Why Run on Taxes
Voters know that the economy is rigged for the rich
A whopping 75% of Americans (including 70% of Republicans and 81% of Democrats) believe that our government mostly serves special interests and lobbyists, not the people. A 2018 poll showed that only 22% of Americans believe that the government serves the public interest.
…And they’re sick and tired of it
According to additional polling on money in politics and taxes, voters are overwhelmingly more likely to vote for candidates that take a stand against corruption and the influence of big money special interests. In 2018, Republican National Committee Polling showed they were losing on taxes, declaring: “Republicans lost the messaging battle on the [tax] issue,” and “By 61% to 30% voters said the Trump-GOP tax cuts benefit “large corporations and rich Americans” over “middle class families.”
This failure was a huge boon for Democrats in the 2018 midterms. Four members of the tax-writing House Ways and Means Committee were defeated, including some of the key architects of the Trump-GOP tax cut law. Four other committee members barely hung onto their seats after winning by double-digit margins in 2016.
Voters were angry about the GOP tax bill in 2018…
Voters weren’t fooled by the 2017 GOP tax bill. As the bill’s tax cuts began to actually take effect, voters realized how little benefit they were actually getting from the law, and that short-lived bump in popularity faded. Numbers from a June 2018 POLITICO/Morning Consult poll show that just 37% of voters supported the law (down from 44% in April). Support even fell among Republicans in that same time frame. By October 2018, 64% of Americans said they received no increase in their paychecks.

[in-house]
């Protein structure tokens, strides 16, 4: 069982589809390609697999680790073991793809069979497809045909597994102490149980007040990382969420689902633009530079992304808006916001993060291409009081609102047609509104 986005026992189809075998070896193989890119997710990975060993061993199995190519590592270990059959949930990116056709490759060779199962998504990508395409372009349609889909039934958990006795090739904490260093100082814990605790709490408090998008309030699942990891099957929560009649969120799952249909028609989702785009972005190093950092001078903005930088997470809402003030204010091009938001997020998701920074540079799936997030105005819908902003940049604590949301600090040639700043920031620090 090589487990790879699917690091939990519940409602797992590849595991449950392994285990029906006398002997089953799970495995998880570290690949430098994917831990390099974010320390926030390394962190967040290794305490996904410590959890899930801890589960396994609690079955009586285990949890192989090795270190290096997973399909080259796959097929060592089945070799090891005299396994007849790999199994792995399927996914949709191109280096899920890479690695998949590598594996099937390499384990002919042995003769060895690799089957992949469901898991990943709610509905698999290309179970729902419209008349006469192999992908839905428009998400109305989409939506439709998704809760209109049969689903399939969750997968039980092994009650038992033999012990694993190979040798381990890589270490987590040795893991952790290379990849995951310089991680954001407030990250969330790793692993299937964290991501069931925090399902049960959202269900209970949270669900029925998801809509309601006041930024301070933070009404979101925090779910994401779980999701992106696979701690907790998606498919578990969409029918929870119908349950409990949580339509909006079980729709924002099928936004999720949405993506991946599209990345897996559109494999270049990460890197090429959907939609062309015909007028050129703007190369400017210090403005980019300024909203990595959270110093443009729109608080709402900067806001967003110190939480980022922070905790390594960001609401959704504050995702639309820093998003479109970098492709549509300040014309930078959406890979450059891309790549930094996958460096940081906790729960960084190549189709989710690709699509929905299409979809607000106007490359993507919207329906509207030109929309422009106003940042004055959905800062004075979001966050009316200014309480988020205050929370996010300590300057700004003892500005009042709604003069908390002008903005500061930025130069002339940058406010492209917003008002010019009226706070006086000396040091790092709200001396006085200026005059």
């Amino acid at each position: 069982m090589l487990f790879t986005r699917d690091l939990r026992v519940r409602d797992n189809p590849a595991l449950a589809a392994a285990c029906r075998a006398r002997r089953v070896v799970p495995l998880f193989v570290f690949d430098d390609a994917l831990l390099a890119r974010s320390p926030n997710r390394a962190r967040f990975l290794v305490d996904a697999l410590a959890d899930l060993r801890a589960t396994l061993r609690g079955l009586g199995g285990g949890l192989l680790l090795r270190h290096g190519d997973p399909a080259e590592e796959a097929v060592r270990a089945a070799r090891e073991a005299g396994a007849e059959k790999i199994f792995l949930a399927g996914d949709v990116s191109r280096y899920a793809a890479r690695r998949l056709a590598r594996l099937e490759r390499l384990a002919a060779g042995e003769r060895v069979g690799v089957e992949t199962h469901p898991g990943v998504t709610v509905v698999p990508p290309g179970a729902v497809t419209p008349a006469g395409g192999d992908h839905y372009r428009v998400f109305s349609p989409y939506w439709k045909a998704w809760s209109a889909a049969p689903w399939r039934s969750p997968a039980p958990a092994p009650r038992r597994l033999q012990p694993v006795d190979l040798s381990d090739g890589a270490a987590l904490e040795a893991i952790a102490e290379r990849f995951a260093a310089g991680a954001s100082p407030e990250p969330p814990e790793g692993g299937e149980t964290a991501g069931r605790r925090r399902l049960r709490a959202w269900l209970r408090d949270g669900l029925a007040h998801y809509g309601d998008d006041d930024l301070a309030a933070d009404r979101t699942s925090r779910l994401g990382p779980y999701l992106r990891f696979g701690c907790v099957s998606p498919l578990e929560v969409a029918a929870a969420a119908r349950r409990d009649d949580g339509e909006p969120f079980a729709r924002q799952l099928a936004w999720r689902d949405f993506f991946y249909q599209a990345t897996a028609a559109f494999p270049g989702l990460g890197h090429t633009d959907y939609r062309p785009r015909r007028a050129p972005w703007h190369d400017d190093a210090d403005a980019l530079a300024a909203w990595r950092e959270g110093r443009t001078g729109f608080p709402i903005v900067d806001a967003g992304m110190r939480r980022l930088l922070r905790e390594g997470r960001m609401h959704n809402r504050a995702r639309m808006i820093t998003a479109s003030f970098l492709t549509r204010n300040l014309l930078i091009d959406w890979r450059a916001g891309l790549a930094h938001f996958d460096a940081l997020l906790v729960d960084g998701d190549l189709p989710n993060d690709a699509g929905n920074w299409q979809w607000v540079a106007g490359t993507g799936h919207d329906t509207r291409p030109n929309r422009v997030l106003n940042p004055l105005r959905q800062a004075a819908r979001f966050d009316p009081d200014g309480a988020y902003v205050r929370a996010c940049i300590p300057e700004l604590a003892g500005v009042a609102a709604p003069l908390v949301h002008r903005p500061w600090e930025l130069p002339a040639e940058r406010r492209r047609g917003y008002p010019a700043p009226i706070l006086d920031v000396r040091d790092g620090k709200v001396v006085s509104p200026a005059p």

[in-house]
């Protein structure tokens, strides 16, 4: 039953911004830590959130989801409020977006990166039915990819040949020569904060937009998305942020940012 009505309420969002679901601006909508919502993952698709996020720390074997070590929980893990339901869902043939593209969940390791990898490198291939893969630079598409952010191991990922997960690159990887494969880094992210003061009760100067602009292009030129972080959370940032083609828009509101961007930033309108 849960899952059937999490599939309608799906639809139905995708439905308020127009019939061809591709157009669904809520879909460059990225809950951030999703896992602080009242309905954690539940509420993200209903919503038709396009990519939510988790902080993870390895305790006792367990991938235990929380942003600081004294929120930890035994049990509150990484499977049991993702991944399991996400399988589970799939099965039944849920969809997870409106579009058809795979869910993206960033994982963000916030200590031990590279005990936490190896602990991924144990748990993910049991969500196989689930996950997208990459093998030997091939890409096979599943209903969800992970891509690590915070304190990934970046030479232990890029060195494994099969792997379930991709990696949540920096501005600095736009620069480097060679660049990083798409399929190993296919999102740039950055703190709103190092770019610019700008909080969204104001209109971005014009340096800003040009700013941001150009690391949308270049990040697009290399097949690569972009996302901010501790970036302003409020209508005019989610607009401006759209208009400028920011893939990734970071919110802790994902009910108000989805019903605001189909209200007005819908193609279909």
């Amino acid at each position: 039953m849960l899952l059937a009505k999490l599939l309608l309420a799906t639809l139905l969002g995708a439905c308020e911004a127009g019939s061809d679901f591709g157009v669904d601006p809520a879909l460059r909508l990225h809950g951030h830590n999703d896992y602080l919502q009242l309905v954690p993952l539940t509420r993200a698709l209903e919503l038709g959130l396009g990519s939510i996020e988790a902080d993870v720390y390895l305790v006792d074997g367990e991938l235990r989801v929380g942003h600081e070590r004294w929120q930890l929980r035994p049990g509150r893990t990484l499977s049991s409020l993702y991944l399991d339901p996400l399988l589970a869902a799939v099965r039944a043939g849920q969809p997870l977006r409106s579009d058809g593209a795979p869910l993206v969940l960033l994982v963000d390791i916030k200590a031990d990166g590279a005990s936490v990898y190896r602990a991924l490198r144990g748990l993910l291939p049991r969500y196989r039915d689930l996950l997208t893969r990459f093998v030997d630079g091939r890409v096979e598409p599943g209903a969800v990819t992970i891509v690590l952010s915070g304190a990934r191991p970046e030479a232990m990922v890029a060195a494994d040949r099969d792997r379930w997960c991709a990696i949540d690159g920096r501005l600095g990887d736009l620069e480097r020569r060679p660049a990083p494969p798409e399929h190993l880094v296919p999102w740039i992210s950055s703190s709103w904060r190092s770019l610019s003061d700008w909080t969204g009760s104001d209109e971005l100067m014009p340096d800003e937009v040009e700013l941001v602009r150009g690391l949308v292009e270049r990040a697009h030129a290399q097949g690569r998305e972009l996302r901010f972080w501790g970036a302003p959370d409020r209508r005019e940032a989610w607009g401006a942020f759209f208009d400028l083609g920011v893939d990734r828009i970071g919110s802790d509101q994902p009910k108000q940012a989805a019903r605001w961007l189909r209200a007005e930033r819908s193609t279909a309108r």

…And they voted decisively on it in the Midterms
The tax bill was a huge boon for Democrats in the 2018 midterms. Democrats won a historic majority in the House of Representatives because voters motivated by frustration with the GOP tax bill showed up in droves. Exit polling on election night found that the 62% of voters reported their top negative issue was concern about how GOP tax bill.
Four longtime members of the tax-writing House Ways and Means Committee – previously thought invulnerable – were defeated, including some of the key architects of the Trump-GOP tax cut law. Four other committee members barely hung onto their seats after winning by double-digit margins in 2016. In total, 22 incumbent Republicans who ran on the tax bill lost their seats to challengers who emphasized the GOP tax bill in their campaigns.
Voters are still angry about the GOP tax bill
This frustration with our rigged tax system isn’t going away. When asked in April 2019 how they viewed the GOP tax bill, over half of Americans said they either disapprove or strongly disapprove of the plan. 62% of Americans strongly support reversing the bill altogether, according to a March 2019 poll. Predictably, regular people still aren’t seeing the benefits falsely promised to them. Only 17% of Americans say they saw their taxes go down, and half of all small business owners say the tax law didn’t benefit them, but instead helped out big corporations at their expense.
Taxes are a top issue